Dike, 22, arrived at The Hawthorns from Orlando City for £7 million last January - but his Albion career hasn't gone as he or the club would have hoped for.
Just over 45 minutes into his full debut against Peterborough he picked a hamstring injury that ruled him out for the remainder of the season.
Then after a solid pre-season he tore a thigh muscle in training - an injury which ruled him out until the game before the World Cup winter break.
Since his return to the squad he has netted three times in eight appearances in all competitions - and is finally hitting the consistent form Albion fans wanted to see.
The big US striker, who missed out on a spot at the World Cup with his national side, has explained how he no longer feels fear that he may pick up another injury - and how is injuries have actually brought positives.
He said: "Honestly, I feel great. When I go out onto the pitch, whether it’s training or a game, I don’t really have any fears anymore.
"At the beginning, there were important minutes that I needed to get and doubts kind of creep in in terms of what you can do on the field. For me now though, I feel perfectly fine. I feel great and I’m so thankful for that.
"I’m not going to say that I ever wanted to get injured and that’s certainly not what I’m saying here. But, getting injured for such a long time, it made me learn so much more about my own body.
"It made me learn about what it likes, what it doesn’t like and what it responds well to and what it doesn’t respond well to. On the mental side, I’ve learned how to stay positive and how to think through things and not get down about things and let them eat you alive.
"I think it would be easy to do that and feel sorry for yourself, rather than thinking about how I’m going to bounce back. I had a strong support group around me.
"You never want an injury, but at the end of the day, especially at a young age, it’s something that has taught me a lot and I think the lessons I’ve learnt will stay with me for the rest of my career."
Dike's return to fitness coincided not only with Carlos Corberan's arrival at The Hawthorns - but also Albion's upturn in fortunes on the pitch.
The striker was introduced in the win over Stoke City prior to the World Cup break - and has started a number of games in Albion's recent run.
Dike has revealed what is relationship with the Baggies boss is like - and how he feels Corberancan get the best out of him.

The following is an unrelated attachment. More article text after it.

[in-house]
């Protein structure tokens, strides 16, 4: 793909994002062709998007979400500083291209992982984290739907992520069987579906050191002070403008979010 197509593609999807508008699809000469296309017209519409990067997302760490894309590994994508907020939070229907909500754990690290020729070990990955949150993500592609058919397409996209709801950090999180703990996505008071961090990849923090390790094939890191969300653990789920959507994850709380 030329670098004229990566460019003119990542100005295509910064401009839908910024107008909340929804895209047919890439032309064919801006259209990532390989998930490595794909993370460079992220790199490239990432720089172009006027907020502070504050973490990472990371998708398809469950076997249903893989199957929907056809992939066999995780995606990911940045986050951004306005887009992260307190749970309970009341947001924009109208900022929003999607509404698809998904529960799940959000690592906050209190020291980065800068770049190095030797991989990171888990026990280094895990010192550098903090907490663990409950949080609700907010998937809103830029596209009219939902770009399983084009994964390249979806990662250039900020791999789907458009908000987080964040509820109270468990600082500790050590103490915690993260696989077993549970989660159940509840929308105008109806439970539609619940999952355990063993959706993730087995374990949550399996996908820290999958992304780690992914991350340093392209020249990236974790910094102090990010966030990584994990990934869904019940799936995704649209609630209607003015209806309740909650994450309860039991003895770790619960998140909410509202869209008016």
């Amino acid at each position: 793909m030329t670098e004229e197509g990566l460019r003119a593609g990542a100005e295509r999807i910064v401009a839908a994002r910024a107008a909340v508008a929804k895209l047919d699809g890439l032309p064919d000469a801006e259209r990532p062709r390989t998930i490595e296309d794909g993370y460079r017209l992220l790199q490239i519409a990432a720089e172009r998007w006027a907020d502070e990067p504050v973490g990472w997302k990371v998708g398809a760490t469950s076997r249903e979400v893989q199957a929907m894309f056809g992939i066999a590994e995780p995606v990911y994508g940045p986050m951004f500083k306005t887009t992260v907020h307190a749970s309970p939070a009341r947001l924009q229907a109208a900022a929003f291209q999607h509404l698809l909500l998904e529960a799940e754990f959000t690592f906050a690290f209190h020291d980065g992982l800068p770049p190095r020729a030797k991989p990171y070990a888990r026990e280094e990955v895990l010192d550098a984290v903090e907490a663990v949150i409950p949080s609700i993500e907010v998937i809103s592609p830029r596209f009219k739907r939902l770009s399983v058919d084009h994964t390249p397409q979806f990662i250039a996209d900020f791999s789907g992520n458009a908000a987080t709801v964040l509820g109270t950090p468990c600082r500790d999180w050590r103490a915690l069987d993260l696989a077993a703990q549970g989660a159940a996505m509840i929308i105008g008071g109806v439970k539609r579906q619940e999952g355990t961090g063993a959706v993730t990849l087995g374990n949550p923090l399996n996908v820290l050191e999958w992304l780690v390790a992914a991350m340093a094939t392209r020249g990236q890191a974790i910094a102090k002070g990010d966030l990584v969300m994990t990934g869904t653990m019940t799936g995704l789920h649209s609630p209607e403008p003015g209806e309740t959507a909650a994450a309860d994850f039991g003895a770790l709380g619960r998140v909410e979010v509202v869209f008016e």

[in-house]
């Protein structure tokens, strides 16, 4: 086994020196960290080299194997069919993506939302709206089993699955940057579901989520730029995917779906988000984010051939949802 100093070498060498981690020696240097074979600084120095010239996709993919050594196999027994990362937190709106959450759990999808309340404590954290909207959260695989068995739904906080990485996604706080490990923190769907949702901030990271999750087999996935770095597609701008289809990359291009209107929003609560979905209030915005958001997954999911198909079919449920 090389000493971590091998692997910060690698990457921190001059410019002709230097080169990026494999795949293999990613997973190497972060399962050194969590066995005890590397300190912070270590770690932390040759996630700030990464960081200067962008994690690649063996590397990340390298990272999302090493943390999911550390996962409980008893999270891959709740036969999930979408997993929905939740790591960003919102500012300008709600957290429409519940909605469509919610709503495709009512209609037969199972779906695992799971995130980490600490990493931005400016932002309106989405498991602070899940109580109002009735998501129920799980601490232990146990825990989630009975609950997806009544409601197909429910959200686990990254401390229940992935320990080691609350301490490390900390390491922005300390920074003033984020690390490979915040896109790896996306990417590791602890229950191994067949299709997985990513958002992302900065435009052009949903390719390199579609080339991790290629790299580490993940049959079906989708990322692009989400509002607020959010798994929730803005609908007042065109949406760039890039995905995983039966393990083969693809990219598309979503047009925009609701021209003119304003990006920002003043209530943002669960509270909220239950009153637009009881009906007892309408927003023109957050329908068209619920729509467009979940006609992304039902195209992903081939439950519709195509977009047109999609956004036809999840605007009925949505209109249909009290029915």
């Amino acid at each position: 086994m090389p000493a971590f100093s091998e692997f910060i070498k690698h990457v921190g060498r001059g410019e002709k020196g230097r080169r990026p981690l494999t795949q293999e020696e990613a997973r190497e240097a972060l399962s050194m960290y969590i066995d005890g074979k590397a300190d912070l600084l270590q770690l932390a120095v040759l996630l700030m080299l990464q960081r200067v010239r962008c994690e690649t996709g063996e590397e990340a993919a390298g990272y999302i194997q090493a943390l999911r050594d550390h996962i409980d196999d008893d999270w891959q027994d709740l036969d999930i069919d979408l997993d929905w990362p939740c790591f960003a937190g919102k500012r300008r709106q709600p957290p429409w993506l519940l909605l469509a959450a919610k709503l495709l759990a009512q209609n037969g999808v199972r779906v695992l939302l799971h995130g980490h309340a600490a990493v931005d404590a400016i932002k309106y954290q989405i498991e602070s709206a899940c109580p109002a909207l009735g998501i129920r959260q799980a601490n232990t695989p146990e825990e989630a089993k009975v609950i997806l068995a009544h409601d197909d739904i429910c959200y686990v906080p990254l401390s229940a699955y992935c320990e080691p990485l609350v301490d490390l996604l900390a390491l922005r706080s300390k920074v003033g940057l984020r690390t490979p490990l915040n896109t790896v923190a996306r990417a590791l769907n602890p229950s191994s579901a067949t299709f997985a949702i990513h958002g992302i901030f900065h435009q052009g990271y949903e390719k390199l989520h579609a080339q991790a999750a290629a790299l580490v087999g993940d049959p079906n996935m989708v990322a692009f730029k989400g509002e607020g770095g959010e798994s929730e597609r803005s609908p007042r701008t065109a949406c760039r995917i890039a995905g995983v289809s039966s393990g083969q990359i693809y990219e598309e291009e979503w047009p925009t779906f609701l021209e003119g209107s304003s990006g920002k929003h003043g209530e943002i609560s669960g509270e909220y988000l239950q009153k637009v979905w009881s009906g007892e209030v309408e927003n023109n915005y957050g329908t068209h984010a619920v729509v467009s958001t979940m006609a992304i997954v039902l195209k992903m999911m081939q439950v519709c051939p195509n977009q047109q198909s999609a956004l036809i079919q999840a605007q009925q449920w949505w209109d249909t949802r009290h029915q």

He added: "Him and I have a good relationship. It’s what you want as a player, to have a good relationship with your manager.
"It certainly helps. At the beginning of the process of him joining, I think he took it upon himself to get to know each player in terms of what they’re like on the pitch, how much recovery time each player needs and the workload that they have.
"For me, with my injury history here, he wanted to keep me safe, but at the same time, also wanted to put me in the best possible position to be able to play and compete as well as I could. Throughout that process, both the manager and the medical staff have done a brilliant job of preparing me for action and keeping me healthy."
Since Corberan took over at Albion the starting spot up front has been shared between Dike and summer signing Brandon Thomas-Asante.
On only one occasion have the pair played together which came in the latter stages of the 3-3 FA Cup draw at Chesterfield.
But despite not playing together on the field - off the field Dike has revealed that the fellow forward is his 'homie', and they are driving each other on to get better.
He added: "Brandon and I get along. He’s my homie. We make jokes all the time and we have very similar interests so I think naturally we just get along.
"On the pitch, we’re in the same position but I think that’s what makes us both better players. We both want to succeed.
"I want him to succeed and he wants me to succeed. We push each other every single training session. I think that’s why our bond has grown. Off the pitch we hang out and we’re friends, but on the pitch there is still that little, friendly, competitive nature about us. It drives us both to be better.
"One game he’ll start and then I’ll start. One game he’ll score and then I’ll score. You can kind of see the competition, but in the same breath, you’ll see the support. After a game, he’ll come and pick me up if I didn’t do as well as I would’ve liked."